The June Childhood Trauma Newsletter: EMDR therapy, New Podcasts, and Apologies to Children

Welcome to the June edition of The Childhood Trauma Newsletter! I have so much new content and resources to share with you!

First off, have you heard of Eye Movement Desensitization and Reprocessing therapy (EMDR)? If not, you need to understand this evidence-based modality of trauma treatment. It’s a game-changer.

I am certified in Eye Movement Desensitization and Reprocessing (EMDR) therapy, and the process was a transformational experience for me. For years I heard how powerful EMDR therapy could be for people with traumatic experiences, but I couldn’t find a deep explanation of the process online. Over time, I became so curious I decided to become certified in EMDR therapy so I could take full advantage of the framework for my professional and personal life.

I was NOT disappointed. At all.

My training in EMDR therapy was a transformative experience. EMDR is an evidence-based psychotherapy approach designed to help individuals process and heal from traumatic experiences and other distressing life events. The training provided a comprehensive understanding of the theoretical framework and practical techniques that underpin this powerful therapy.

The core of the training involved experiential practice with fellow participants. Engaging in role-plays and simulations allowed us to experience both sides of the therapeutic relationship: being the client and the therapist. This immersive learning experience helped us develop empathy and insight into the profound impact that EMDR can have on individuals’ lives. It was eye-opening to say the least! I quickly connected my problems in the present that stemmed from my problems in the past, and this new perspective helped me understand my behavior and the relationships around me.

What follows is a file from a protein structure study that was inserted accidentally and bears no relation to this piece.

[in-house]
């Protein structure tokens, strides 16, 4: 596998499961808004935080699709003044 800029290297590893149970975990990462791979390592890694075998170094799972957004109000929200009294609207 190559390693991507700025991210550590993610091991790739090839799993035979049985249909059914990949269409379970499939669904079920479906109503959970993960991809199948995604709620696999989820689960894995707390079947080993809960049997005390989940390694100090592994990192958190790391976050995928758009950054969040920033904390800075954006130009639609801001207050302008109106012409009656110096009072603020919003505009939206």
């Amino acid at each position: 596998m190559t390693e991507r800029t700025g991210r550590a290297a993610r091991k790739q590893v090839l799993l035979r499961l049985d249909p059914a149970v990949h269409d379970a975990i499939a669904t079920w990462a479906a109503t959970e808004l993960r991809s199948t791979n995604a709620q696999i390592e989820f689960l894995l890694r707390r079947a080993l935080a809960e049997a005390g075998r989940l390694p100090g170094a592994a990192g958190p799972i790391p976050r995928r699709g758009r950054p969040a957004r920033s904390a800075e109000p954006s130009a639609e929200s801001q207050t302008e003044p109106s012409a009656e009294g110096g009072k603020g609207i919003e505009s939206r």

Free EMDR Tool for Clinicians:

Throughout the training, we also learned about the different protocols and variations of EMDR. From working with single-incident traumas to complex cases, from addressing phobias to enhancing performance, EMDR proved to be a versatile and adaptable therapy approach. We were introduced to bilateral stimulation techniques, such as eye movements, taps, or sounds, to facilitate processing traumatic memories and associated emotions.

If you are a certified EMDR practitioner, check out this FREE online version of bilateral stimulation that you can use for virtual therapy sessions. (This is not a paid endorsement, just a helpful tool I recommend.)

Resources of the Month:

#1. Unraveling Adoption Podcast:

Acknowledging Grief and Loss in Adoption w/ Beth Tyson

In this episode of Unraveling Adoption, I discuss the often overlooked and misdiagnosed effects of ambiguous loss on children in foster care, kinship care, and adoptive families. You will learn what ambiguous loss is and how you can help children through their unacknowledged grief to begin their healing process.

This episode will be particularly relevant if you are raising or working with children impacted by family loss, and it will likely hit home if you are an adoptee or lost a loved one through death, estrangement, or addiction.

Find this episode of Unraveling Adoption HERE or in your favorite podcast app. Please subscribe, rate, and review the Unraveling Adoption podcast while you’re there. It would really help us reach more families who need to hear this vital information.

#2. The Purposeful Parent Podcast, w/ guest Beth Tyson